Stochastic Life



This is a blog by a Western Buddhist.

I also talk about digital culture and it's relationship to modern spirituality, specifically (but not limited to) modern Western Buddhism. I post about music too, I can't help it. I favor hasitly written original content. I always accept questions and comments.


I am also a writer of no consequence, and I co-founded a company to pursue creative interests. We have a lot of projects going on, I'll try to make it easy to check on those specific projects..

Formatted to be iPad/etc friendly, just in case you needed something enlightening to read while your on the can.



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Posts tagged "chronic pain"

My legs hurt so unbelievably bad. In general I had a pretty bad day.

I’ve been doing yoga everyday. It really hurts, but ultimately it’s good for me.

I just have to keep pushing through the pain.

I almost forgot how bad the pain could be.

I’m so exhausted, I’m trying really hard not to go to bed now.

Some days, just functioning is all I can do.

The pain was horrible today, but at least it wasn’t catastrophic.

I don’t feel like I was terribly productive at work today, but that’s actually a good thing. I’ve been so absolutely drowned in work lately that days like today are rejuvenating*.

If you’ll excuse me; my nerves are conducting a symphony at the moment, and I don’t particularly care for the tune. 

*But all immediate and empirical data suggests the opposite is true.

I want to chew my legs off at the hip again. My head hurts so bad I can hardly see straight. 

Even my hands hurt.

This could be a very rough week indeed. 

I don’t think this medication is working.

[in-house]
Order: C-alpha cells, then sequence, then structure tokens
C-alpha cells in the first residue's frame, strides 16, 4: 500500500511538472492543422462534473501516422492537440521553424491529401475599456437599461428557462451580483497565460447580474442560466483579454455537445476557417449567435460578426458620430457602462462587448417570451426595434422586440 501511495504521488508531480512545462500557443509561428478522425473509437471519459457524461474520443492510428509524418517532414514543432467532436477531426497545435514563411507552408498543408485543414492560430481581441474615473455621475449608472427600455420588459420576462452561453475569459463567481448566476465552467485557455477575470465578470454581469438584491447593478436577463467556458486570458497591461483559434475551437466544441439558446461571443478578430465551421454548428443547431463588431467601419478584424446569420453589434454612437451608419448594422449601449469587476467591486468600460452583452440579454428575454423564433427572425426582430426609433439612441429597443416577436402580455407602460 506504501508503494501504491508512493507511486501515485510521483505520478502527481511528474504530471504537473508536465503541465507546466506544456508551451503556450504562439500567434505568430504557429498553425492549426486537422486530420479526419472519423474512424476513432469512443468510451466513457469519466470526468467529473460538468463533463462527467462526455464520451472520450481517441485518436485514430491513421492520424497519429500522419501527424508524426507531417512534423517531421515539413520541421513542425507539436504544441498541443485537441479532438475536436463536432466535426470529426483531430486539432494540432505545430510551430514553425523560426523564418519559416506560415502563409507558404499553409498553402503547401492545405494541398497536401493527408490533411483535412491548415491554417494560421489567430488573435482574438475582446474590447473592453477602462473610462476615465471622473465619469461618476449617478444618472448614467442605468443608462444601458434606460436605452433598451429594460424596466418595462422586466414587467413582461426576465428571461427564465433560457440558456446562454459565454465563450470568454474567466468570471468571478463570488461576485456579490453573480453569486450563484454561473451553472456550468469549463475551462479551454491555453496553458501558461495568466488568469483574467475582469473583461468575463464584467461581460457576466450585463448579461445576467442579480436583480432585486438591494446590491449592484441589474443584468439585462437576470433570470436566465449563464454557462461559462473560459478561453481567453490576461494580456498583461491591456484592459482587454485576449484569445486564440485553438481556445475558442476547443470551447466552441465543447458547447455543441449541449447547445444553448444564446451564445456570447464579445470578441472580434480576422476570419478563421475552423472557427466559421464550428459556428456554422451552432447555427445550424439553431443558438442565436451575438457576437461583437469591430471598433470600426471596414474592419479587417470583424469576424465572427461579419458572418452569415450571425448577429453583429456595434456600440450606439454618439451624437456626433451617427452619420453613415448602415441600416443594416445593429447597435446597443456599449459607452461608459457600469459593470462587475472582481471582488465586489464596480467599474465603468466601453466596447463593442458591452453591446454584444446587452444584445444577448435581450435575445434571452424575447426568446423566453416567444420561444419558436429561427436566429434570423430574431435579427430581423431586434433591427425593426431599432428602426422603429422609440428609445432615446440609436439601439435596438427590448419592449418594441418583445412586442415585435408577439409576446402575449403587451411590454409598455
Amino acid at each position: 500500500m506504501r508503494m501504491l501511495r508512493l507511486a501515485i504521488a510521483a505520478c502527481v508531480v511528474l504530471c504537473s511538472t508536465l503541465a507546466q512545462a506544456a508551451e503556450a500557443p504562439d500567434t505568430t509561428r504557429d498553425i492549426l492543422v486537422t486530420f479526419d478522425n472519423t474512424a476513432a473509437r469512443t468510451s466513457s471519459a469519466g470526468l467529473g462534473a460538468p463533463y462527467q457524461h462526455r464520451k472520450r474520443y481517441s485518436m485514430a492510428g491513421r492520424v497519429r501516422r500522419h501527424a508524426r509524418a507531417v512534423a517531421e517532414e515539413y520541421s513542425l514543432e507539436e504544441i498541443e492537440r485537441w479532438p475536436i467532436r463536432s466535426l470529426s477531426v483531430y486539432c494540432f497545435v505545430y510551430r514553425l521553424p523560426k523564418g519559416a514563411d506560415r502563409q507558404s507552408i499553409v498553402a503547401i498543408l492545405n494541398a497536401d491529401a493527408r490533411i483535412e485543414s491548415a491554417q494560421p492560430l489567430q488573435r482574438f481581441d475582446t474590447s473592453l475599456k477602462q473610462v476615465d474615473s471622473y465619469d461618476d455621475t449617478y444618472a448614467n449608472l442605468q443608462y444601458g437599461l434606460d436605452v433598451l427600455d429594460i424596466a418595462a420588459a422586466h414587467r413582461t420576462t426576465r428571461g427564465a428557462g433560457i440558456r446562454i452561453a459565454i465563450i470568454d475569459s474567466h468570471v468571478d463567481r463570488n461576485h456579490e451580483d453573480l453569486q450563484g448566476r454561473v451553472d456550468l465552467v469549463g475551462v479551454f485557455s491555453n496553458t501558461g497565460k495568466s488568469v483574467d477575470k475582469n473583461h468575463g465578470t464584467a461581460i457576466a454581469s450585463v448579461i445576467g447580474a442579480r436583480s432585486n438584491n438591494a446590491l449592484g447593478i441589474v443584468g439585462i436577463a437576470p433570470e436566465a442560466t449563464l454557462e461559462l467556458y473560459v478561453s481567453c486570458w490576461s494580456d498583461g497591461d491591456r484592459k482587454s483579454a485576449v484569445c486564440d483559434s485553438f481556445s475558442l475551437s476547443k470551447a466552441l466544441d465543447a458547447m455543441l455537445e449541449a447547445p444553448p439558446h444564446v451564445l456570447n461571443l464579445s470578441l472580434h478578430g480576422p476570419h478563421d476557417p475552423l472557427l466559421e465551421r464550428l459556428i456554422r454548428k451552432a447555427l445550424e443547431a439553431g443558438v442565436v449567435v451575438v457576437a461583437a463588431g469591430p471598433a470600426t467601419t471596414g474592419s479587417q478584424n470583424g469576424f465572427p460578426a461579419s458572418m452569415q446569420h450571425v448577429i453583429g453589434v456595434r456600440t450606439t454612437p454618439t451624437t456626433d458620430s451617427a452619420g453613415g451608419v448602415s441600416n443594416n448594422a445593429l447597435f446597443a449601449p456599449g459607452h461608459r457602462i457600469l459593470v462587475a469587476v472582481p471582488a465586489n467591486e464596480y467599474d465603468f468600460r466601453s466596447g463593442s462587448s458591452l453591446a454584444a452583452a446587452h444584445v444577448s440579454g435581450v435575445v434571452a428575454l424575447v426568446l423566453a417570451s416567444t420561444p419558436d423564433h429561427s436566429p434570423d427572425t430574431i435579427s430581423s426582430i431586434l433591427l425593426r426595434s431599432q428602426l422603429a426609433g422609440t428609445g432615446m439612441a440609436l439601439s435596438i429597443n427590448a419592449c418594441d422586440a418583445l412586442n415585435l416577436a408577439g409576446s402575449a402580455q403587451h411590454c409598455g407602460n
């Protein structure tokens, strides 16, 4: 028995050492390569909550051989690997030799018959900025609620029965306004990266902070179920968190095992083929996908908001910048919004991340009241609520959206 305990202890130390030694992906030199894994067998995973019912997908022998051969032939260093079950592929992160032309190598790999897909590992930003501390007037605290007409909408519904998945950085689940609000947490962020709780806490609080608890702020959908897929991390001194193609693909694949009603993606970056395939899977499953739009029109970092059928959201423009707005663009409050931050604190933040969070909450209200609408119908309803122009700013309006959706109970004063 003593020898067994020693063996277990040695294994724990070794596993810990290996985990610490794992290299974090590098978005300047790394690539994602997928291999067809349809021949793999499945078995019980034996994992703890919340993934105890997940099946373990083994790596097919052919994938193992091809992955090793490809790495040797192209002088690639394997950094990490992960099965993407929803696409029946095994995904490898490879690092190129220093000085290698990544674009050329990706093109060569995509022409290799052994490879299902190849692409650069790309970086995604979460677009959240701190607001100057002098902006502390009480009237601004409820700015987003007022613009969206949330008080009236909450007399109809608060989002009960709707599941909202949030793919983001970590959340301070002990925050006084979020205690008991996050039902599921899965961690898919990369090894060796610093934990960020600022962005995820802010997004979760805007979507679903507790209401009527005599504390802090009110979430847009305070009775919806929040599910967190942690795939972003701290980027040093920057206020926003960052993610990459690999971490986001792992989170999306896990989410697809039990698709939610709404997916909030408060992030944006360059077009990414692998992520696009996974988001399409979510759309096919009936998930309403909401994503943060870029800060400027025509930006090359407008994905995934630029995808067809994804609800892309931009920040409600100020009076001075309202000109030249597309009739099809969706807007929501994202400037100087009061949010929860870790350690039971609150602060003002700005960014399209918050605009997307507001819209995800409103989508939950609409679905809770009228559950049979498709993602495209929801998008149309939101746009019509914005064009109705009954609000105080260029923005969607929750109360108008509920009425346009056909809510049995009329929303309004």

Warning: The following post is way too long, and far too self-indulgent.

I had my follow up with my epidural today. 

My pain specialist told me I have three options. 

  1. I can try other injections less likely (than the one that didn’t work).
  2. I can try a spinal stimulator (unlikely to be effect with my kind of pain).
  3. I can do what I’m currently doing, mostly nothing.

Those don’t sound like very good options. She, like every other pain specialist in the book, doesn’t do ‘medication’. No one does. I’m currently on pain medication (read: Pain Killers) but they aren’t strong enough for my level of pain or it’s frequency. 

No one seems willing to treat my pain with adequate medication. I didn’t just invent a pain problem, my medical history with pain goes back 26 years, since I was 5 and able to articulate speech enough to tell people I was in pain. Despite that, and the fact that I exhibit none of the warning signs of a prescription drug abuser (at least half of which you can’t actually fake), no one is willing to treat my pain. 

I don’t have a right to be treated for pain because my diagnosis “isn’t good enough”. 

The DEA (which, oddly enough, is the government entity that licenses doctors to prescribe prescription drugs*) and politicians have physicians so terrified of losing their license for prescribing pain medication except that in very rare cases, it simply doesn’t happen, and when it goes, there are a series of ceilings involved.